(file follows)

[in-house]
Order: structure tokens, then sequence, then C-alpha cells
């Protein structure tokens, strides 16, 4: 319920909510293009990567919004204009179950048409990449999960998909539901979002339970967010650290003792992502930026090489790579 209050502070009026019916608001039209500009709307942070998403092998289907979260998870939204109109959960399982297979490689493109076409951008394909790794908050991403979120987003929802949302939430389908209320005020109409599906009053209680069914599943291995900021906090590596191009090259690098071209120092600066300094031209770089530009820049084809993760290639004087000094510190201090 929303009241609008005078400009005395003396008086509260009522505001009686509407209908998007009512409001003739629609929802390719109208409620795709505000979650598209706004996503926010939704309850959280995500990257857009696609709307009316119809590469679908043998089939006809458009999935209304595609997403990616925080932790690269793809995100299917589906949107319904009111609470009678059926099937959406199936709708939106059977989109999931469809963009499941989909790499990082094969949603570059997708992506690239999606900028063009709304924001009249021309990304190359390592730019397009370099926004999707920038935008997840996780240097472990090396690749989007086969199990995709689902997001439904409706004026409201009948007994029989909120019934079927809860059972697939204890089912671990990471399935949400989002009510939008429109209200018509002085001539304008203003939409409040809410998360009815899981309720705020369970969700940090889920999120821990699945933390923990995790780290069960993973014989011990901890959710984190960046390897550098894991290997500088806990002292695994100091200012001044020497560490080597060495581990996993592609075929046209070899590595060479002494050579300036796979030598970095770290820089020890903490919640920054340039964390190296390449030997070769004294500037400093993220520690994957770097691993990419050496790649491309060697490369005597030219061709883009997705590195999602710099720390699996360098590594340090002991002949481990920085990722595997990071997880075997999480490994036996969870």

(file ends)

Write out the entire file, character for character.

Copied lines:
[in-house]
Order: structure tokens, then sequence, then C-alpha cells
């Protein structure tokens, strides 16, 4: 319920909510293009990567919004204009179950048409990449999960998909539901979002339970967010650290003792992502930026090489790579 209050502070009026019916608001039209500009709307942070998403092998289907979260998870939204109109959960399982297979490689493109076409951008394909790794908050991403979120987003929802949302939430389908209320005020109409599906009053209680069914599943291995900021906090590596191009090259690098071209120092600066300094031209770089530009820049084809993760290639004087000094510190201090 929303009241609008005078400009005395003396008086509260009522505001009686509407209908998007009512409001003739629609929802390719109208409620795709505000979650598209706004996503926010939704309850959280995500990257857009696609709307009316119809590469679908043998089939006809458009999935209304595609997403990616925080932790690269793809995100299917589906949107319904009111609470009678059926099937959406199936709708939106059977989109999931469809963009499941989909790499990082094969949603570059997708992506690239999606900028063009709304924001009249021309990304190359390592730019397009370099926004999707920038935008997840996780240097472990090396690749989007086969199990995709689902997001439904409706004026409201009948007994029989909120019934079927809860059972697939204890089912671990990471399935949400989002009510939008429109209200018509002085001539304008203003939409409040809410998360009815899981309720705020369970969700940090889920999120821990699945933390923990995790780290069960993973014989011990901890959710984190960046390897550098894991290997500088806990002292695994100091200012001044020497560490080597060495581990996993592609075929046209070899590595060479002494050579300036796979030598970095770290820089020890903490919640920054340039964390190296390449030997070769004294500037400093993220520690994957770097691993990419050496790649491309060697490369005597030219061709883009997705590195999602710099720390699996360098590594340090002991002949481990920085990722595997990071997880075997999480490994036996969870």